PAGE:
This is definitely one of the most interesting and useful TED videos I’ve seen (it’s actually a from a TEDx event). Marc Chun talks about Diving Into Deeper Learning. Unfortunately, since it’s a TEDx video, and not one from TED, they don’t have a transcript available. But it’s definitely worth watching. I’m adding it to The Best Resources For Learning About The Concept Of “Transfer.”
The BAM Radio Network interviewed several guests, including Daniel Pink and me, for a program on student motivation. You can listen to it here.
Stop Telling Your Employees What to Do is a post at the Harvard Business Review that has a lot of applicability to the classroom. Here’s an excerpt:
I’m adding it to The Best Posts & Articles On “Motivating” Students.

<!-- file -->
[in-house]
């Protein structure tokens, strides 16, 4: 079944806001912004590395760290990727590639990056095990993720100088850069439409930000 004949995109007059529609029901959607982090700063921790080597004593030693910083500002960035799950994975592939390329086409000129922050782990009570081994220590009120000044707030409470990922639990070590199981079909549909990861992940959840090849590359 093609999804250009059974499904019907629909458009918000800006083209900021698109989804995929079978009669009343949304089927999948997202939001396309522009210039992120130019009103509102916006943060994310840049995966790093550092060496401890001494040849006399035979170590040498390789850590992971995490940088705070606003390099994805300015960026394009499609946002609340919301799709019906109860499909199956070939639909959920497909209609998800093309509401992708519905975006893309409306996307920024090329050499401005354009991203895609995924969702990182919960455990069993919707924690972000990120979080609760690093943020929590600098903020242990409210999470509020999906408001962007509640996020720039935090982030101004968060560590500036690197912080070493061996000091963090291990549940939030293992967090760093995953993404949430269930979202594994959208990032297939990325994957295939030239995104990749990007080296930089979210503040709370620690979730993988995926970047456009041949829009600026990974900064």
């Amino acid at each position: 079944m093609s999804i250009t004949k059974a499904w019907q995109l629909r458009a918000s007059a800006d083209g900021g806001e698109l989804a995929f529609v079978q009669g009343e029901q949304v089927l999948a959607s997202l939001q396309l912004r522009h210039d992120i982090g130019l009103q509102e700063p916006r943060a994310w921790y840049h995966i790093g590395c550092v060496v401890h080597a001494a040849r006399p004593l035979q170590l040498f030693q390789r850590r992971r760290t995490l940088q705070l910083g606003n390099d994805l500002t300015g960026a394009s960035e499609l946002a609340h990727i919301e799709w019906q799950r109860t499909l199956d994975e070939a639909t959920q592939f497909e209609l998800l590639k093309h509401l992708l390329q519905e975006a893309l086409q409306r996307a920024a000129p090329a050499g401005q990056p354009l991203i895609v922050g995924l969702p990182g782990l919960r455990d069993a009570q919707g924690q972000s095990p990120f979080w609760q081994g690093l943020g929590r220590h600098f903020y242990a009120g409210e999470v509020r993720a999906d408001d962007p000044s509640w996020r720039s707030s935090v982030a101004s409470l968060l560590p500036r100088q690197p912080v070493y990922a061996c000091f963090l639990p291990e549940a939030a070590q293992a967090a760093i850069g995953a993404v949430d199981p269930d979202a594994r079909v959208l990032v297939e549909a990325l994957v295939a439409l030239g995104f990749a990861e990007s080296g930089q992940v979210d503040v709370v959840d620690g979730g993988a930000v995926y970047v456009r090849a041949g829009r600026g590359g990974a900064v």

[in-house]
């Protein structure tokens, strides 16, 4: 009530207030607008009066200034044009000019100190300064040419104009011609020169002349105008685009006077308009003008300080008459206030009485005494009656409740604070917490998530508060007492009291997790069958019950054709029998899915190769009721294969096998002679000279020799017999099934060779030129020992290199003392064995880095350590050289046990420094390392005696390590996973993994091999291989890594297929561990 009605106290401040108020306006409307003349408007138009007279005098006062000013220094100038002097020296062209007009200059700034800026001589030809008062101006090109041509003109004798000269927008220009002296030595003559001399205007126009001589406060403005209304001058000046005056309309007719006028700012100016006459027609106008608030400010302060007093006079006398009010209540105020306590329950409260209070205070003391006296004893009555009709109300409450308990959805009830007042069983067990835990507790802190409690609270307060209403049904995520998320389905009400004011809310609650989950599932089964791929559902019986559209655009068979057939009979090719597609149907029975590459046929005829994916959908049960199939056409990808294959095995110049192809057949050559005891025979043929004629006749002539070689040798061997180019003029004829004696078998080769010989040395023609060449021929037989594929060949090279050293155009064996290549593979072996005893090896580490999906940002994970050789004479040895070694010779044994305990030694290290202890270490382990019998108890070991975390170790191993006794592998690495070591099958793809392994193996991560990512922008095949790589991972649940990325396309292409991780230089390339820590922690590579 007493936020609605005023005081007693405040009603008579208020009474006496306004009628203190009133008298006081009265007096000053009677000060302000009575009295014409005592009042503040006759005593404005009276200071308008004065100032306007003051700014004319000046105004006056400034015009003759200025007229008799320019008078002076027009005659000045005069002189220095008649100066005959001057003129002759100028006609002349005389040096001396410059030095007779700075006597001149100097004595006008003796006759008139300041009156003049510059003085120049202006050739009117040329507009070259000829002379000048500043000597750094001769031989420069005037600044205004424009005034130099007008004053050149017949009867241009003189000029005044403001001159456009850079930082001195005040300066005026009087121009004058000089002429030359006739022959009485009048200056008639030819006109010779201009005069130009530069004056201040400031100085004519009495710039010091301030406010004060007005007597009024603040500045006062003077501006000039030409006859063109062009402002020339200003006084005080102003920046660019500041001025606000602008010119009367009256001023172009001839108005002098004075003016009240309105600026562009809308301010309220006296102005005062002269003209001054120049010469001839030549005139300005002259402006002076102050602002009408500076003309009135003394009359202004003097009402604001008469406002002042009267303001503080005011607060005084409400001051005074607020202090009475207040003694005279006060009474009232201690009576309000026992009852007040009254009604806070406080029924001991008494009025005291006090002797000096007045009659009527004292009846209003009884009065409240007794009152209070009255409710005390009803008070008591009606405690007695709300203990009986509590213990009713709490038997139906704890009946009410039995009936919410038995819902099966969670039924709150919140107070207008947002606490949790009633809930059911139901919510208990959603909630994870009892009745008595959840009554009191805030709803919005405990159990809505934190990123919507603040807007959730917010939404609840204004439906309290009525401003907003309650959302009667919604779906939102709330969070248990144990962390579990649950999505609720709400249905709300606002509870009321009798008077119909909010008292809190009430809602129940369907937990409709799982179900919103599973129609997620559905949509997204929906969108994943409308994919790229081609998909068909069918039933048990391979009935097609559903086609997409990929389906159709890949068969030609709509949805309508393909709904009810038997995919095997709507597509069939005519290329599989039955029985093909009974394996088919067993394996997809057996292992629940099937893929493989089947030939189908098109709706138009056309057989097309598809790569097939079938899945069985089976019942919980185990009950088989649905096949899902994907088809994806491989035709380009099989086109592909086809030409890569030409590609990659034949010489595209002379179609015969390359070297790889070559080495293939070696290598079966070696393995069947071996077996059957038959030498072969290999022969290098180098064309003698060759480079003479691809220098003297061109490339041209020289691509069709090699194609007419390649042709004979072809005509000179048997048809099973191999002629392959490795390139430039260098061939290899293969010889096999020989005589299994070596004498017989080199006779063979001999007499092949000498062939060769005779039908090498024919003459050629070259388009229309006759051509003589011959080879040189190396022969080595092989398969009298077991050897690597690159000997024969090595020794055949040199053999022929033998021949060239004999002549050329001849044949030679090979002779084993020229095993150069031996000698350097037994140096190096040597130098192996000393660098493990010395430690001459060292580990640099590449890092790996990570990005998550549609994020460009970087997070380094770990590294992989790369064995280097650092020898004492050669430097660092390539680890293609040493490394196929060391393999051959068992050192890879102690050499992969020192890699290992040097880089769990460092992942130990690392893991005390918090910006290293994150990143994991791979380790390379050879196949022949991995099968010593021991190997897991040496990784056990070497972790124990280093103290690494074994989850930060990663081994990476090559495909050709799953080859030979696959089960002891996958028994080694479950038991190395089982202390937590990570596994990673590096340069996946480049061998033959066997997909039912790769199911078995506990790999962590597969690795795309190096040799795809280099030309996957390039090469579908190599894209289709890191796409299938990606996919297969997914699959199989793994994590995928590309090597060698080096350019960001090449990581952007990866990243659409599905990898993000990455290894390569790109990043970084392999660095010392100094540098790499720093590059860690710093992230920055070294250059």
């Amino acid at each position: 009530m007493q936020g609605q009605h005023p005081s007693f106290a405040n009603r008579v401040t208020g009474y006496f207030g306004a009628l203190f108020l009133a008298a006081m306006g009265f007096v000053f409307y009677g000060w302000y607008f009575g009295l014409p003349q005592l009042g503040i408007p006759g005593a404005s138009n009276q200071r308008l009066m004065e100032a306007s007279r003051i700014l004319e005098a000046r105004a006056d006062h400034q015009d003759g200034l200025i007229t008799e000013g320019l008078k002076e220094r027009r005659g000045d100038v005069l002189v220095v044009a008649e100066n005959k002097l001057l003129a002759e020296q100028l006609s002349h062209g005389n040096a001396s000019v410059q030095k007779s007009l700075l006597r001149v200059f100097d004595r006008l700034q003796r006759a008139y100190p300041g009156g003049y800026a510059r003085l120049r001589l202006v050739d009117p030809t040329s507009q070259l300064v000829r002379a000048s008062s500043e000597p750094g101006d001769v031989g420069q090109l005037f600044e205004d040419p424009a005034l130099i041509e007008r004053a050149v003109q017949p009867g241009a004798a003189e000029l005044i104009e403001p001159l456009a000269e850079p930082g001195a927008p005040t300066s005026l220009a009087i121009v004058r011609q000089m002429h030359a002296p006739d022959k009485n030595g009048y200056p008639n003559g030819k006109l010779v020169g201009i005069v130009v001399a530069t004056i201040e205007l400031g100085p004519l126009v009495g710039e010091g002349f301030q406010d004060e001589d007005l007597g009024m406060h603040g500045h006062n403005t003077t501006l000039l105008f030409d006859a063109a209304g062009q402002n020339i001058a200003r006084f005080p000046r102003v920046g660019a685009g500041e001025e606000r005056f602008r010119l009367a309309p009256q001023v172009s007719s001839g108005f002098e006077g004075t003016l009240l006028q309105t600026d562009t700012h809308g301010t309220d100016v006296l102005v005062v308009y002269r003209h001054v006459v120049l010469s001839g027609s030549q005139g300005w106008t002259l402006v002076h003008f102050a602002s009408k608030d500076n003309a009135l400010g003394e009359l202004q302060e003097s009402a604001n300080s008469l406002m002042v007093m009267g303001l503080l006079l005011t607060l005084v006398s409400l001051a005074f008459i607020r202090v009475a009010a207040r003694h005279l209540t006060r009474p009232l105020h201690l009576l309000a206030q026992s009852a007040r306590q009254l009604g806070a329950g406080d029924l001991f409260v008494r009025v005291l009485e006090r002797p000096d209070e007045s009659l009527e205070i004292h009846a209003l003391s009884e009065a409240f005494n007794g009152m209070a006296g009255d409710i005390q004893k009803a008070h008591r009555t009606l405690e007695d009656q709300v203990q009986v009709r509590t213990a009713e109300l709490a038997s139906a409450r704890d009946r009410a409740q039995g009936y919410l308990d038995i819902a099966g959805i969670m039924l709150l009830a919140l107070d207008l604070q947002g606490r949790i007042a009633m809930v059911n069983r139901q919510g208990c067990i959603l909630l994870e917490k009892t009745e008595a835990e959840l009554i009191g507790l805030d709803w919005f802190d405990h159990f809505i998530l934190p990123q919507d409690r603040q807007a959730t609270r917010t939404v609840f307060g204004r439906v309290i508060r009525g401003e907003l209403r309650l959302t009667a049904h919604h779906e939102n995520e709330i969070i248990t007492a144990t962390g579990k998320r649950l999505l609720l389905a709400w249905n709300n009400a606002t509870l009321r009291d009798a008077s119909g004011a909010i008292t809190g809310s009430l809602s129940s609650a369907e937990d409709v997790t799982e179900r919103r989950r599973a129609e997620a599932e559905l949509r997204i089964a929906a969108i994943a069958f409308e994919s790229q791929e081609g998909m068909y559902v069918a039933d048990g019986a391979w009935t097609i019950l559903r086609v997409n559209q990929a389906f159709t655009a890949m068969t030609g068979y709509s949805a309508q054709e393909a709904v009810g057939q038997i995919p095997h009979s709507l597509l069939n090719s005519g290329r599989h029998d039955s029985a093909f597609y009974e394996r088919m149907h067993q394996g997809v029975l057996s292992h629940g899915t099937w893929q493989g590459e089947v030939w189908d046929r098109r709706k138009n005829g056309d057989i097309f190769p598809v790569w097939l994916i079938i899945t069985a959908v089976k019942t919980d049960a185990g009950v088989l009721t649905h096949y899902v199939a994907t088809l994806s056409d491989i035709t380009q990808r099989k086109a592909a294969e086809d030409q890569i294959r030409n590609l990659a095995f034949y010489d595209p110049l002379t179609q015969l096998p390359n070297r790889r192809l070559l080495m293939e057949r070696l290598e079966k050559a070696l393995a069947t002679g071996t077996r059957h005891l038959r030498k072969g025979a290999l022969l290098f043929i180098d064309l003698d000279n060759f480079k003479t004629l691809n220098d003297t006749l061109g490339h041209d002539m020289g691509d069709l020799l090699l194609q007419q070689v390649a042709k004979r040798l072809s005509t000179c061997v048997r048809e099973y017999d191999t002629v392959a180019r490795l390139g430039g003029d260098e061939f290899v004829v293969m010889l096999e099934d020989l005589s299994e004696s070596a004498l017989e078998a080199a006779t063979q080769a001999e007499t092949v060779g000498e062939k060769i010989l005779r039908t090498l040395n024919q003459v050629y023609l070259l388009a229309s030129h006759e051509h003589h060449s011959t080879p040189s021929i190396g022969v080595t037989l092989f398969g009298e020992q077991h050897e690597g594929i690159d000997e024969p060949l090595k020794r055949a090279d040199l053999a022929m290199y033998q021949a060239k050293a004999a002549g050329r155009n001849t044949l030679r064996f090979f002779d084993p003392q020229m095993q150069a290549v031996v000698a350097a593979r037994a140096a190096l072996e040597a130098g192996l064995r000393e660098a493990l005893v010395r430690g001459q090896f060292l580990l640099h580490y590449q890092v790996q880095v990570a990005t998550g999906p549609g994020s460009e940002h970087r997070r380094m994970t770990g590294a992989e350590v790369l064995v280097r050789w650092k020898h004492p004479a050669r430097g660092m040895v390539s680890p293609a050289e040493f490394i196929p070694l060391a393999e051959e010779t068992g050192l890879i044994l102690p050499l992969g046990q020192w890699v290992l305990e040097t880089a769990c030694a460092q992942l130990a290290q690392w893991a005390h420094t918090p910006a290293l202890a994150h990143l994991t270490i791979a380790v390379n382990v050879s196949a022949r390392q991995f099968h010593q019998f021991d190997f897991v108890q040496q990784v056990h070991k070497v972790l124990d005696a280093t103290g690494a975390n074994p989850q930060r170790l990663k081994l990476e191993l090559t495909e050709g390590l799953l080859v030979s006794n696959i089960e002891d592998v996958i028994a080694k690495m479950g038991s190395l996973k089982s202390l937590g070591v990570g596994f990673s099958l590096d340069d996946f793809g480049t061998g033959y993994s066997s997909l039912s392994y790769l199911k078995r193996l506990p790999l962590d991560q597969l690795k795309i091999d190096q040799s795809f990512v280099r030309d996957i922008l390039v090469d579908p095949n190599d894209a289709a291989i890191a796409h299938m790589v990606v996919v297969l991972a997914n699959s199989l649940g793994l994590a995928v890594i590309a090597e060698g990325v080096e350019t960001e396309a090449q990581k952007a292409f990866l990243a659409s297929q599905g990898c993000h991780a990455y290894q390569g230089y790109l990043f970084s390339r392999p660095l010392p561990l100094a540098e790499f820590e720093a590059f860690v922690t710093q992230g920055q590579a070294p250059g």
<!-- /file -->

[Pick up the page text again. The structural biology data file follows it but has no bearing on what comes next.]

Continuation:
A Beginning List Of The Best Resources On Using Technology To Help Engage Parents is a post over at my other blog, Engaging Parents In School.
In addition to this blog, I regularly post at several other sites:
Engaging Parents In School:
- Class Blog: Beginner & Intermediate ELD
- Class Blog: ESL/EFL Student Showcase
- Class Blog: Intermediate ELD
- Class Blog: Ninth Grade English 2012
- Class Blog: Theory of Knowledge
- Class Blog: U.S. History
I’ve written regularly in my blog and in my books about the advantages of helping develop intrinsic motivation.
Here’s some more evidence from a TIME Magazine report titled Pushing Teens to Change Their Eating Habits Could Backfire on a recent study regarding parents, their children, and diet:
Anyone see any classroom parallels?
This comic strip provides a perfect example of the wrong way to initiate a serious conversation with anyone, including a student:
How to Give Effective Feedback, Both Positive and Negative is useful column in The New York Times. Here’s an excerpt:
I’m adding it to The Best Resources For Learning How To Best Give Feedback To Students.
Response: Best Homework Practices is one of my posts at Education Week Teacher.